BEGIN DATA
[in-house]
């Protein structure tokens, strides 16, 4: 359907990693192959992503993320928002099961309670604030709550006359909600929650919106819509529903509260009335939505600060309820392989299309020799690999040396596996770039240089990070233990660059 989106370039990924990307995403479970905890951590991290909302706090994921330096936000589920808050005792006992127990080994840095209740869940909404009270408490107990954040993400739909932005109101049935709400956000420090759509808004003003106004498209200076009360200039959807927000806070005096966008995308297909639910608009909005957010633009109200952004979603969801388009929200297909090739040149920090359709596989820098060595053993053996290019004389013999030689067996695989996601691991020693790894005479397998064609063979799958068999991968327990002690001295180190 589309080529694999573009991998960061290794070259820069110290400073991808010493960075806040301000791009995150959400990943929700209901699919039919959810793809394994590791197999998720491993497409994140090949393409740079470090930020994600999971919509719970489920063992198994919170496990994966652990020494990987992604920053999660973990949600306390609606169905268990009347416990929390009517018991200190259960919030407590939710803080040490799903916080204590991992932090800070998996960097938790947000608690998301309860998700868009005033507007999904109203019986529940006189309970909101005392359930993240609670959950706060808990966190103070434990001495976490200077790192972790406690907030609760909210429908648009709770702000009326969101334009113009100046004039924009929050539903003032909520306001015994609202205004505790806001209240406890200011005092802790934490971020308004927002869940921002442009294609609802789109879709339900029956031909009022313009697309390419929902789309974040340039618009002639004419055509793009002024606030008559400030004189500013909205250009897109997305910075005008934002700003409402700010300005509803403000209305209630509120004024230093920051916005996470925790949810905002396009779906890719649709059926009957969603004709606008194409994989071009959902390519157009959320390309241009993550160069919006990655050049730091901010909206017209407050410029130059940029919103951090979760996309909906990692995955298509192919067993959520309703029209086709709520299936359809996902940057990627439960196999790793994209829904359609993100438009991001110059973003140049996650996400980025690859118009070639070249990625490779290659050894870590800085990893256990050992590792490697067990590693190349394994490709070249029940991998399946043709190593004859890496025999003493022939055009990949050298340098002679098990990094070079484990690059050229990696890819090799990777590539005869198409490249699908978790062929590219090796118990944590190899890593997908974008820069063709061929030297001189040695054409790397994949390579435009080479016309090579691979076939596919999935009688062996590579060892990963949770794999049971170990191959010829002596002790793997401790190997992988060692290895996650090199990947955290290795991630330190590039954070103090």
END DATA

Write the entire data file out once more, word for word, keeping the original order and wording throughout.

[in-house]
């Protein structure tokens, strides 16, 4: 359907990693192959992503993320928002099961309670604030709550006359909600929650919106819509529903509260009335939505600060309820392989299309020799690999040396596996770039240089990070233990660059 989106370039990924990307995403479970905890951590991290909302706090994921330096936000589920808050005792006992127990080994840095209740869940909404009270408490107990954040993400739909932005109101049935709400956000420090759509808004003003106004498209200076009360200039959807927000806070005096966008995308297909639910608009909005957010633009109200952004979603969801388009929200297909090739040149920090359709596989820098060595053993053996290019004389013999030689067996695989996601691991020693790894005479397998064609063979799958068999991968327990002690001295180190 589309080529694999573009991998960061290794070259820069110290400073991808010493960075806040301000791009995150959400990943929700209901699919039919959810793809394994590791197999998720491993497409994140090949393409740079470090930020994600999971919509719970489920063992198994919170496990994966652990020494990987992604920053999660973990949600306390609606169905268990009347416990929390009517018991200190259960919030407590939710803080040490799903916080204590991992932090800070998996960097938790947000608690998301309860998700868009005033507007999904109203019986529940006189309970909101005392359930993240609670959950706060808990966190103070434990001495976490200077790192972790406690907030609760909210429908648009709770702000009326969101334009113009100046004039924009929050539903003032909520306001015994609202205004505790806001209240406890200011005092802790934490971020308004927002869940921002442009294609609802789109879709339900029956031909009022313009697309390419929902789309974040340039618009002639004419055509793009002024606030008559400030004189500013909205250009897109997305910075005008934002700003409402700010300005509803403000209305209630509120004024230093920051916005996470925790949810905002396009779906890719649709059926009957969603004709606008194409994989071009959902390519157009959320390309241009993550160069919006990655050049730091901010909206017209407050410029130059940029919103951090979760996309909906990692995955298509192919067993959520309703029209086709709520299936359809996902940057990627439960196999790793994209829904359609993100438009991001110059973003140049996650996400980025690859118009070639070249990625490779290659050894870590800085990893256990050992590792490697067990590693190349394994490709070249029940991998399946043709190593004859890496025999003493022939055009990949050298340098002679098990990094070079484990690059050229990696890819090799990777590539005869198409490249699908978790062929590219090796118990944590190899890593997908974008820069063709061929030297001189040695054409790397994949390579435009080479016309090579691979076939596919999935009688062996590579060892990963949770794999049971170990191959010829002596002790793997401790190997992988060692290895996650090199990947955290290795991630330190590039954070103090």